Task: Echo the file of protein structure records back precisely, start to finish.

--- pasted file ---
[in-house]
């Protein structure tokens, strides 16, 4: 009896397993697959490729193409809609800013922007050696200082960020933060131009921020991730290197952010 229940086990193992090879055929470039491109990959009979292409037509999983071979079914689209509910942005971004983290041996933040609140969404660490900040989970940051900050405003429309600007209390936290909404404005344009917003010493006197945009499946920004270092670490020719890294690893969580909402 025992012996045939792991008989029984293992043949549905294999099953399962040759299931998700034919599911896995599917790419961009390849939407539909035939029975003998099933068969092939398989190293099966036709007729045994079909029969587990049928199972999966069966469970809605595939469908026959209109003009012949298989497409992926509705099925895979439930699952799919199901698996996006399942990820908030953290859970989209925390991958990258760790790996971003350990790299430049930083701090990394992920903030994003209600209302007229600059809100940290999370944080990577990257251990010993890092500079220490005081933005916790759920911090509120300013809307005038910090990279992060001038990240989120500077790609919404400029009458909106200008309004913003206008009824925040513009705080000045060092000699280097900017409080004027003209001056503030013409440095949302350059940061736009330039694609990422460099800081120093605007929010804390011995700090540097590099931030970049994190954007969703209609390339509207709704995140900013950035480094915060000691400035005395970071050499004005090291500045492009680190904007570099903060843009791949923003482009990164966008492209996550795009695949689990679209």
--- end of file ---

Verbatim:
[in-house]
């Protein structure tokens, strides 16, 4: 009896397993697959490729193409809609800013922007050696200082960020933060131009921020991730290197952010 229940086990193992090879055929470039491109990959009979292409037509999983071979079914689209509910942005971004983290041996933040609140969404660490900040989970940051900050405003429309600007209390936290909404404005344009917003010493006197945009499946920004270092670490020719890294690893969580909402 025992012996045939792991008989029984293992043949549905294999099953399962040759299931998700034919599911896995599917790419961009390849939407539909035939029975003998099933068969092939398989190293099966036709007729045994079909029969587990049928199972999966069966469970809605595939469908026959209109003009012949298989497409992926509705099925895979439930699952799919199901698996996006399942990820908030953290859970989209925390991958990258760790790996971003350990790299430049930083701090990394992920903030994003209600209302007229600059809100940290999370944080990577990257251990010993890092500079220490005081933005916790759920911090509120300013809307005038910090990279992060001038990240989120500077790609919404400029009458909106200008309004913003206008009824925040513009705080000045060092000699280097900017409080004027003209001056503030013409440095949302350059940061736009330039694609990422460099800081120093605007929010804390011995700090540097590099931030970049994190954007969703209609390339509207709704995140900013950035480094915060000691400035005395970071050499004005090291500045492009680190904007570099903060843009791949923003482009990164966008492209996550795009695949689990679209």